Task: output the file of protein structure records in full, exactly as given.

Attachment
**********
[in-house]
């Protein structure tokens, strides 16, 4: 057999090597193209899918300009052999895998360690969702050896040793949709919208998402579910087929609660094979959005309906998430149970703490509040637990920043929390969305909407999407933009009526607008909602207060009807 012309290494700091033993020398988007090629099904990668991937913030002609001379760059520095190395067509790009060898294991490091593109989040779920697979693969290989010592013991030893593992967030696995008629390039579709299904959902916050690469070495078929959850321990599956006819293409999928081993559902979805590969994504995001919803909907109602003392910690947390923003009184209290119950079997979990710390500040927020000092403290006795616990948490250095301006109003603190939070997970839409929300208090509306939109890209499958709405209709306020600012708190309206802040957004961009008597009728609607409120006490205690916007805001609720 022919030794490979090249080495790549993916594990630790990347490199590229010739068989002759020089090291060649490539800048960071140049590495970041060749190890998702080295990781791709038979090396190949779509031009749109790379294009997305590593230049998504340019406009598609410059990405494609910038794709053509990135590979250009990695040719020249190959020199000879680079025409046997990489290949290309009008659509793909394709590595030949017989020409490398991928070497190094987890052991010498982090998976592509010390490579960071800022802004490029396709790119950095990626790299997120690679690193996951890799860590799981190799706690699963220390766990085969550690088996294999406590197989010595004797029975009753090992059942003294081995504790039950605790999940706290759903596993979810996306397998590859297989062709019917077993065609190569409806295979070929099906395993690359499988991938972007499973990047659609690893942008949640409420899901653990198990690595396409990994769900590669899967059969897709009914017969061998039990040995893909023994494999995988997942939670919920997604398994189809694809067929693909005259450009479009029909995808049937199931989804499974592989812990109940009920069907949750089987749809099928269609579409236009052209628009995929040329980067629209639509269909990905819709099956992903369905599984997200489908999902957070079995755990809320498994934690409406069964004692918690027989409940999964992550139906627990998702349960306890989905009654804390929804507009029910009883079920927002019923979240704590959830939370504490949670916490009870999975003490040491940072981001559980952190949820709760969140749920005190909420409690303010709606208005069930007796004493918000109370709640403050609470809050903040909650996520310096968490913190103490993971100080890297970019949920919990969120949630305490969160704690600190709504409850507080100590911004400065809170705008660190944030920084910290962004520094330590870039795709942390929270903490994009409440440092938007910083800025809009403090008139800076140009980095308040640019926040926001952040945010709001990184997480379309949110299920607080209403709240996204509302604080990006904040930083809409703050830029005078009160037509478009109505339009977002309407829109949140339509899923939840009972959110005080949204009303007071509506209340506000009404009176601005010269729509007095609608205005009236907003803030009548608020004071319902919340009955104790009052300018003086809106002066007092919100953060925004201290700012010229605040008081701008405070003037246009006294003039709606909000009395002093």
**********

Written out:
[in-house]
């Protein structure tokens, strides 16, 4: 057999090597193209899918300009052999895998360690969702050896040793949709919208998402579910087929609660094979959005309906998430149970703490509040637990920043929390969305909407999407933009009526607008909602207060009807 012309290494700091033993020398988007090629099904990668991937913030002609001379760059520095190395067509790009060898294991490091593109989040779920697979693969290989010592013991030893593992967030696995008629390039579709299904959902916050690469070495078929959850321990599956006819293409999928081993559902979805590969994504995001919803909907109602003392910690947390923003009184209290119950079997979990710390500040927020000092403290006795616990948490250095301006109003603190939070997970839409929300208090509306939109890209499958709405209709306020600012708190309206802040957004961009008597009728609607409120006490205690916007805001609720 022919030794490979090249080495790549993916594990630790990347490199590229010739068989002759020089090291060649490539800048960071140049590495970041060749190890998702080295990781791709038979090396190949779509031009749109790379294009997305590593230049998504340019406009598609410059990405494609910038794709053509990135590979250009990695040719020249190959020199000879680079025409046997990489290949290309009008659509793909394709590595030949017989020409490398991928070497190094987890052991010498982090998976592509010390490579960071800022802004490029396709790119950095990626790299997120690679690193996951890799860590799981190799706690699963220390766990085969550690088996294999406590197989010595004797029975009753090992059942003294081995504790039950605790999940706290759903596993979810996306397998590859297989062709019917077993065609190569409806295979070929099906395993690359499988991938972007499973990047659609690893942008949640409420899901653990198990690595396409990994769900590669899967059969897709009914017969061998039990040995893909023994494999995988997942939670919920997604398994189809694809067929693909005259450009479009029909995808049937199931989804499974592989812990109940009920069907949750089987749809099928269609579409236009052209628009995929040329980067629209639509269909990905819709099956992903369905599984997200489908999902957070079995755990809320498994934690409406069964004692918690027989409940999964992550139906627990998702349960306890989905009654804390929804507009029910009883079920927002019923979240704590959830939370504490949670916490009870999975003490040491940072981001559980952190949820709760969140749920005190909420409690303010709606208005069930007796004493918000109370709640403050609470809050903040909650996520310096968490913190103490993971100080890297970019949920919990969120949630305490969160704690600190709504409850507080100590911004400065809170705008660190944030920084910290962004520094330590870039795709942390929270903490994009409440440092938007910083800025809009403090008139800076140009980095308040640019926040926001952040945010709001990184997480379309949110299920607080209403709240996204509302604080990006904040930083809409703050830029005078009160037509478009109505339009977002309407829109949140339509899923939840009972959110005080949204009303007071509506209340506000009404009176601005010269729509007095609608205005009236907003803030009548608020004071319902919340009955104790009052300018003086809106002066007092919100953060925004201290700012010229605040008081701008405070003037246009006294003039709606909000009395002093």